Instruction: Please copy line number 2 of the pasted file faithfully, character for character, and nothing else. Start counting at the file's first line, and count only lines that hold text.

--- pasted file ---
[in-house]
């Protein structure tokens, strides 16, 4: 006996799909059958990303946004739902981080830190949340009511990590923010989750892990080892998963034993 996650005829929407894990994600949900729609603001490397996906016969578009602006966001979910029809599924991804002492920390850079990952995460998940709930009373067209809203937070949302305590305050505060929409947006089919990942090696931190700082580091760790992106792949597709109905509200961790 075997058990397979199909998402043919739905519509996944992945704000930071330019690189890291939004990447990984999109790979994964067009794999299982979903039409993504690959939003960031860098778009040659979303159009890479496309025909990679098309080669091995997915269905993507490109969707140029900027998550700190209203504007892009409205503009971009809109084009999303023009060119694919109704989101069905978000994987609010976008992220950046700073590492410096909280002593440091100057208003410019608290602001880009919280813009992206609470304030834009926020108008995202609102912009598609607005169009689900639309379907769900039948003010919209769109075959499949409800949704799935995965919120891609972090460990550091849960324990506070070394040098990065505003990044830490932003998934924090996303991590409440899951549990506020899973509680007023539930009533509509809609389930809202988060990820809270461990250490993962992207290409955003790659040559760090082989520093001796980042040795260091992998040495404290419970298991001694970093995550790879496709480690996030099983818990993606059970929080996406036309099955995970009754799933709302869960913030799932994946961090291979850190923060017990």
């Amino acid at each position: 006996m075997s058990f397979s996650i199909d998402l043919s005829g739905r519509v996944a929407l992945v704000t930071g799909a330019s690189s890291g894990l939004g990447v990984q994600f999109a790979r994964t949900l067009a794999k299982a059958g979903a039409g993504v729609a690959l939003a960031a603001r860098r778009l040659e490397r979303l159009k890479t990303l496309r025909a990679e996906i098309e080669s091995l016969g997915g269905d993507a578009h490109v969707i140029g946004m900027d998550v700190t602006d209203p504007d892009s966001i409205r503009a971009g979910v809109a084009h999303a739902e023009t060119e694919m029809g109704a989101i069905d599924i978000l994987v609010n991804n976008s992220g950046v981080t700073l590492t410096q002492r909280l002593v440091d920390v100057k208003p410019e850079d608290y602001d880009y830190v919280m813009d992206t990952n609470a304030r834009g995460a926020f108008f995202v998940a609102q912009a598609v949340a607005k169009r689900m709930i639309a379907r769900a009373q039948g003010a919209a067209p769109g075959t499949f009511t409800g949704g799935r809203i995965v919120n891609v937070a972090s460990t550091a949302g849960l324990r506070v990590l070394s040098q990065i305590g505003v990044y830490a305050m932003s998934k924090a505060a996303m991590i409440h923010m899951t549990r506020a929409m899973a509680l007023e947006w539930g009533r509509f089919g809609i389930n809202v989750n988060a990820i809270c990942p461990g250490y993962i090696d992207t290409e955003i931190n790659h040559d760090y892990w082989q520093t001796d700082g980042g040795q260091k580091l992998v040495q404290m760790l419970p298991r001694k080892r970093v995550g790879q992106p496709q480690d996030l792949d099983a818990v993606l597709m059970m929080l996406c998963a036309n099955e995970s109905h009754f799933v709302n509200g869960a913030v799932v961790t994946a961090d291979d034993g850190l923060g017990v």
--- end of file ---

């Protein structure tokens, strides 16, 4: 006996799909059958990303946004739902981080830190949340009511990590923010989750892990080892998963034993 996650005829929407894990994600949900729609603001490397996906016969578009602006966001979910029809599924991804002492920390850079990952995460998940709930009373067209809203937070949302305590305050505060929409947006089919990942090696931190700082580091760790992106792949597709109905509200961790 075997058990397979199909998402043919739905519509996944992945704000930071330019690189890291939004990447990984999109790979994964067009794999299982979903039409993504690959939003960031860098778009040659979303159009890479496309025909990679098309080669091995997915269905993507490109969707140029900027998550700190209203504007892009409205503009971009809109084009999303023009060119694919109704989101069905978000994987609010976008992220950046700073590492410096909280002593440091100057208003410019608290602001880009919280813009992206609470304030834009926020108008995202609102912009598609607005169009689900639309379907769900039948003010919209769109075959499949409800949704799935995965919120891609972090460990550091849960324990506070070394040098990065505003990044830490932003998934924090996303991590409440899951549990506020899973509680007023539930009533509509809609389930809202988060990820809270461990250490993962992207290409955003790659040559760090082989520093001796980042040795260091992998040495404290419970298991001694970093995550790879496709480690996030099983818990993606059970929080996406036309099955995970009754799933709302869960913030799932994946961090291979850190923060017990």